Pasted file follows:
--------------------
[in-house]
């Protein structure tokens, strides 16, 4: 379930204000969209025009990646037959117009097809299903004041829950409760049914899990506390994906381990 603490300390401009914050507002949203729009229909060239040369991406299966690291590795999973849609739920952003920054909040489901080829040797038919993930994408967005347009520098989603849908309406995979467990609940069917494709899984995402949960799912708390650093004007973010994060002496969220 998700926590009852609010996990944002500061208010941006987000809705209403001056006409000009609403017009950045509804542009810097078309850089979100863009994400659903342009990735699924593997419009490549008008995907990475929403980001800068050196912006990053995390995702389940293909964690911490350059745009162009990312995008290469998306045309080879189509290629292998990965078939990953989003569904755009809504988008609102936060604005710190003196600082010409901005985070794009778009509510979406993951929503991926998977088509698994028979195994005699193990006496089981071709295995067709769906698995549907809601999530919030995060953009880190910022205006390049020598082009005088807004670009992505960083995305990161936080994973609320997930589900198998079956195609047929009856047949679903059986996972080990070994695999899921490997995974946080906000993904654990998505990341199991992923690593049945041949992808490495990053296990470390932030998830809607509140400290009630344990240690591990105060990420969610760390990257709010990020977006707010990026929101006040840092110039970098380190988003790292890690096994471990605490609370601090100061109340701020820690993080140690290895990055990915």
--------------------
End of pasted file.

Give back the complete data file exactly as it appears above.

[in-house]
């Protein structure tokens, strides 16, 4: 379930204000969209025009990646037959117009097809299903004041829950409760049914899990506390994906381990 603490300390401009914050507002949203729009229909060239040369991406299966690291590795999973849609739920952003920054909040489901080829040797038919993930994408967005347009520098989603849908309406995979467990609940069917494709899984995402949960799912708390650093004007973010994060002496969220 998700926590009852609010996990944002500061208010941006987000809705209403001056006409000009609403017009950045509804542009810097078309850089979100863009994400659903342009990735699924593997419009490549008008995907990475929403980001800068050196912006990053995390995702389940293909964690911490350059745009162009990312995008290469998306045309080879189509290629292998990965078939990953989003569904755009809504988008609102936060604005710190003196600082010409901005985070794009778009509510979406993951929503991926998977088509698994028979195994005699193990006496089981071709295995067709769906698995549907809601999530919030995060953009880190910022205006390049020598082009005088807004670009992505960083995305990161936080994973609320997930589900198998079956195609047929009856047949679903059986996972080990070994695999899921490997995974946080906000993904654990998505990341199991992923690593049945041949992808490495990053296990470390932030998830809607509140400290009630344990240690591990105060990420969610760390990257709010990020977006707010990026929101006040840092110039970098380190988003790292890690096994471990605490609370601090100061109340701020820690993080140690290895990055990915």